Log for October 19, 2015

Yesterday’s whale watch aboard the Sanctuary was one of those whale watches that we will never forget. After an iffy Sunday of rough seas, we set out on the water with mediocre expectations but high hopes! 

Our hopes were fulfilled by 15-20 hungry humpbacks bubble net feeding across the southeastern corner of Stellwagen Bank. In fact, animals of all shapes and sizes were feasting on a plethora of sand lance that were clearly visible in large bait balls at the surface of the water.

As we watched Thalassa, Colt and Hancock (notably calf-free), they created perfect spiral bubble nets which were followed by powerful and synchronized open-mouth lunges. We noticed as they expelled the sea water, trapping the sand lance inside, that some of these sand lance actually became lodged between their baleen plates (see photo of Hancock). Seagulls and shearwaters flocked to take advantage of this easy feeding opportunity and enjoyed a quick rest on their heads after each surface lunge.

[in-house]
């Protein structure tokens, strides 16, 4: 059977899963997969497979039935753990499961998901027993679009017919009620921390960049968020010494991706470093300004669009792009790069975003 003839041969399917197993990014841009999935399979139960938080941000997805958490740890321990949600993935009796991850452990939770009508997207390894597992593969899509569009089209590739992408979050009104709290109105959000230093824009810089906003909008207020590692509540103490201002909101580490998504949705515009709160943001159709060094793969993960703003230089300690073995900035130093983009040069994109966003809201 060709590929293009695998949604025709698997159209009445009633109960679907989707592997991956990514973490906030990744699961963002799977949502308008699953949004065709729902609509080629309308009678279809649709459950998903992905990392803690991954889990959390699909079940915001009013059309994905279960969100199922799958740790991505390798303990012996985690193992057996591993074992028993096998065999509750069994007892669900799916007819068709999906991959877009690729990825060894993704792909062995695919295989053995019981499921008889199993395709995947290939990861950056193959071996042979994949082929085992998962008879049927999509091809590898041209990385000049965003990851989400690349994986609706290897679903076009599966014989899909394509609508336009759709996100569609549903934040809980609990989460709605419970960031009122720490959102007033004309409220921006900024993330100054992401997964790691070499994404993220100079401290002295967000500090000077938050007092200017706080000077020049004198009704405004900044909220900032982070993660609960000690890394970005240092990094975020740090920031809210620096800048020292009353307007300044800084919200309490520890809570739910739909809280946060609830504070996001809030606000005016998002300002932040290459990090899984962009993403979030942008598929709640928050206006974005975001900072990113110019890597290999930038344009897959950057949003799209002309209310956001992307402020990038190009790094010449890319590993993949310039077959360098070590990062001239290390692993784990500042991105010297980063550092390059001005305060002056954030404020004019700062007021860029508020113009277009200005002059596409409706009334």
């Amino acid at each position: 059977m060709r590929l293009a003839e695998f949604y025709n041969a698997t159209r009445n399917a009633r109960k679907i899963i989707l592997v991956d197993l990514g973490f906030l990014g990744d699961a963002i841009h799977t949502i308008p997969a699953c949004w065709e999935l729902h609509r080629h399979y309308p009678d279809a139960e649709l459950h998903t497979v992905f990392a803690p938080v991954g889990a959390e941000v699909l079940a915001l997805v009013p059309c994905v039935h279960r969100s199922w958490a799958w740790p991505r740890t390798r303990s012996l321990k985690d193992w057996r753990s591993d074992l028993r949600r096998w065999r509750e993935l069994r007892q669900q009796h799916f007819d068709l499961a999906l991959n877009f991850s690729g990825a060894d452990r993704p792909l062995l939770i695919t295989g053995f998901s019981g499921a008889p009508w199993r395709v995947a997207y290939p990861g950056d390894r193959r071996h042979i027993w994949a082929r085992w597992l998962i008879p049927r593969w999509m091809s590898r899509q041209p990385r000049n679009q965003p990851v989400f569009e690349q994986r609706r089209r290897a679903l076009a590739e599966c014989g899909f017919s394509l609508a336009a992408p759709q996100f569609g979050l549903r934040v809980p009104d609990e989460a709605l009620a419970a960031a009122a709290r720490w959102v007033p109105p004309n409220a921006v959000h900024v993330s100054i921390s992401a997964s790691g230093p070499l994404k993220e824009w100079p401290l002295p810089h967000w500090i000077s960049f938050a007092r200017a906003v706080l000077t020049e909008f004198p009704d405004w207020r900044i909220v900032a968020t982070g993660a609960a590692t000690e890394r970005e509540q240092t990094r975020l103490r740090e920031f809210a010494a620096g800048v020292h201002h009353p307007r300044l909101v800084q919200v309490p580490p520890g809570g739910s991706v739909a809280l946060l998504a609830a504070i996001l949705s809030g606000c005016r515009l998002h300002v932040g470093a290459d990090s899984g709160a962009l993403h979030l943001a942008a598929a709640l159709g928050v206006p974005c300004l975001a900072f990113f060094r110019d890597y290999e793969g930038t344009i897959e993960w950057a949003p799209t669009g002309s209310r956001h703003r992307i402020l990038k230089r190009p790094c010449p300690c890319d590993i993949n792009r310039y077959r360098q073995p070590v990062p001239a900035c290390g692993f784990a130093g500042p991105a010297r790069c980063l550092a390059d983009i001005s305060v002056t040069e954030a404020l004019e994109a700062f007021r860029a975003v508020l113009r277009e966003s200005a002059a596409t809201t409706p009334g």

Meanwhile, a handful of humpback groups and a minke or two, fed all around us, Pitcher and Hatchmark in one group, Diablo and Zeppelin in another. Captain Dave simply kept the sanctuary out of gear as bubble nets popped up all around us and everyone squealed with excitement.

Just when we thought it couldn’t get any better, out of nowhere came two clepto-fin whales to steal this trio’s bubble net! In a blink of an eye, these partners in crime lunged sideways in perfect unison right across our bow. Forget greyhounds of the sea, these thieves of the sea (coined by a passenger ;) wasted no time and quickly moved on to Diablo and Zeppelin’s adjacent bubble net and then on to the next victims! This interspecies parasitic behavior was the first I’ve observed between fin whales and humpbacks and created quite a rush as we watched! After personally not seeing fin whales for months, these enormous animals made a powerful return to the feeding scene yesterday afternoon!

Bird watchers basked in bird heaven as we made our way home and observed a range of bird species including black, white-winged, and surf scoters, northern gannets, Cory’s, manx, sooty, and great shearwaters, a number of gull and tern species, as well as a couple jaegers!! To add a cherry on the cake, we were lucky enough to spend time with a group of 5-7 harbor porpoises that we spotted on our way home! Having not seen harbor porpoise since spring, this sighting was a great way to end an unforgettable day on the water!


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